Trucking News

Electronic parking brakes have started replacing hydraulic e-brakes across the automotive industry, but the technology has not yet found its way into light trucks.

The 2018 Ford F-150 will be the first to change that. The new full-size pickup features an electronic park brake, or EPB, made by supplier ZF Friedrichshafen AG, the first heavy-duty EPB in the world for a light truck.

A panel of owner-operators and drivers on the final day of the Great American Trucking Show in part illustrated a shift that’s been noted by many carriers and drivers in the past who’ve made the switch from paper logs to today’s e-log platforms for hours of service recording. Overdrive reporting on the mandate has discussed the dynamic before; it’s one encapsulated by a couple sentences in the April installment in the E-log Shift series:

The future of trucking and transportation will involve three main elements: connectivity, electromobility and automation. Each one is evolving in its own right, but the forthcoming convergence of the three is what will create a paradigm shift in the world of transportation.

That’s the belief of Volvo Group Chief Technology Officer Lars Stenqvist, who hosted a roundtable discussion with media at the House of Sweden in Washington, D.C., earlier this week.

Many cities around the world are sketching new roadmaps for moving citizens and commuters around streets and neighborhoods, driven in large part by concerns over unmanageable traffic congestion and vehicle emissions.

Far fewer are actively addressing an equally serious issue, ensuring that goods freighted by delivery fleets and logistics services are part of the masterplan for a more sustainable transportation system.

And that looks like a big oversight.

The former head of a Tucson truck-driving school is facing 16 felony counts, accused of embezzling nearly $1 million from students and his ex-employer.

Robert Alan Knapp, fired in 2015 as director of HDS Truck Driving Institute, was indicted by a grand jury last month on 10 counts of bank fraud, five counts of aggravated identity theft and one count of federal student-aid fraud.

Knapp, 69, who ran the school for more than 10 years, pleaded not guilty at his Sept. 1 arraignment in U.S. District Court in Tucson.

The Owner-Operator Independent Drivers Association filed a petition Tuesday with the Federal Motor Carrier Safety Administration pointing out that 26 states have not yet incorporated an electronic logging regulation into state law and are not authorized to enforce the rule until they do so.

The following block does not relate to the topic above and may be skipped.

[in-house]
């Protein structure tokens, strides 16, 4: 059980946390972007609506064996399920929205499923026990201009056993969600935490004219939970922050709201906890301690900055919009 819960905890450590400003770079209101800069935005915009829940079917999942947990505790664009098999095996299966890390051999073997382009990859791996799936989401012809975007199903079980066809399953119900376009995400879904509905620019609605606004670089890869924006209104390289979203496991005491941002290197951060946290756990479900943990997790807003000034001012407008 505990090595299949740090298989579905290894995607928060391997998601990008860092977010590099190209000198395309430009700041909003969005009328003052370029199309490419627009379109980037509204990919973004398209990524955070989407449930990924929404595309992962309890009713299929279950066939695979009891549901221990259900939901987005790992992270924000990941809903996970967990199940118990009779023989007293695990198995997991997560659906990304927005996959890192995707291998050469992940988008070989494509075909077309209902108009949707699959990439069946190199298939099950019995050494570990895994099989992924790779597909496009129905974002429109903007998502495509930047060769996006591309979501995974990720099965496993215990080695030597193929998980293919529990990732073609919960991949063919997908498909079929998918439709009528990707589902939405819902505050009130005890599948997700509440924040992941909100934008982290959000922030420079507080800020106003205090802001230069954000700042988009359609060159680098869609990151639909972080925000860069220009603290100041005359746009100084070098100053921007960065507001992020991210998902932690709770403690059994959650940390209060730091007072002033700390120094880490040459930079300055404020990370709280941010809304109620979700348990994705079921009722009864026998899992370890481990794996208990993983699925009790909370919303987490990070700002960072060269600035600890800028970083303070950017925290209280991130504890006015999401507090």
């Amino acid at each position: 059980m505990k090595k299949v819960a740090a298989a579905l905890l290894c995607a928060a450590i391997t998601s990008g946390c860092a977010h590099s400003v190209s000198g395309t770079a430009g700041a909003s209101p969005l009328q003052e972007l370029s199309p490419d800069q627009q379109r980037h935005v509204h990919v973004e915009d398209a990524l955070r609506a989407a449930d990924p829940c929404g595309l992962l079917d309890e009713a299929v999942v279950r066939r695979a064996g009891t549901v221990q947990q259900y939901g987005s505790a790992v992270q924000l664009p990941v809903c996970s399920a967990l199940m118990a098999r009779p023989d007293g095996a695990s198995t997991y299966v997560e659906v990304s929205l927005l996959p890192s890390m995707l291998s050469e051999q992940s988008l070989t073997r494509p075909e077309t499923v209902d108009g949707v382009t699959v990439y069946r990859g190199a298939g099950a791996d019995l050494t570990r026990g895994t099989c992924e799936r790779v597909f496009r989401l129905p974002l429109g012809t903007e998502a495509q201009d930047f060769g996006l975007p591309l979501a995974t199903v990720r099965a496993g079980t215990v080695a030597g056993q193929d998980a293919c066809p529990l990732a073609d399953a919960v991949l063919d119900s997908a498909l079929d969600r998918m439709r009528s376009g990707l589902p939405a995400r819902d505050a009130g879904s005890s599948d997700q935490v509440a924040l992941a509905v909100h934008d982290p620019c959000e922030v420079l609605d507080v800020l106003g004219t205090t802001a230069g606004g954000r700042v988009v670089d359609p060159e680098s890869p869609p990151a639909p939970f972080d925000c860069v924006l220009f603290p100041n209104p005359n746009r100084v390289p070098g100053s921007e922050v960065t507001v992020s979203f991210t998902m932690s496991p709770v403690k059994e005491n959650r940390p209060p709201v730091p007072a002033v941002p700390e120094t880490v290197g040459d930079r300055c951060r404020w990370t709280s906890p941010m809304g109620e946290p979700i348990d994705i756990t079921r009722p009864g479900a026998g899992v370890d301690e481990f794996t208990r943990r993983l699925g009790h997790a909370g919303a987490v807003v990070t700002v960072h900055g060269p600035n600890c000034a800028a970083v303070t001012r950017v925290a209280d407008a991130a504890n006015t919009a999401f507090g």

OOIDA supports a proposed delay to the mandate because of what it says are a growing number of reasons including the lack of preparedness of all law enforcement agencies nationwide.

A U.S. Senate committee is considering whether legislation dealing with the future of self-driving cars should also pave the way to self-driving trucks, considering the impact such technology could have on millions of workers.

The Senate Commerce, Science and Transportation Committee held a hearing Wednesday on automated vehicles focusing on the future of self-driving commercial trucks and 3.5 million commercial truck drivers nationwide. 

Spot rates for shipping goods are on the rise as efforts begin to rebuild the areas of Texas and Florida that were hit by the recent hurricanes.

Industrywide, rates could rise by 5 to 7 percent in the next few weeks as trucks strain to get everything from food to roof trusses into parts of Houston and the Southeast hit hardest by Hurricanes Harvey and Irma. Difficult to reach areas could push rates in select circumstances up as high as 50 percent.

Nearly 60 years ago, a twist of fate detoured James 'Jim' Haslam from a football coaching career into running filling stations. And that detour sparked the rise of what is today the Pilot Flying J truck stop network.

To say that James Arthur Haslam II loves football is a little like saying Mount Everest is a big hill.

Indeed, for most of his young adult life, all Haslam did was live and breathe football 24/7.

When a passenger jet takes off from a U.S. airport, virtually every rule and regulation governing its flight is in place regardless of where the domestic flight lands.

But when a truck leaves a port or distribution center, it can encounter a patchwork of regulations that govern how much the driver will be paid, the big rig's total weight and its emissions. Unlike air transport, states can determine many rules that govern a semi-truck's operation.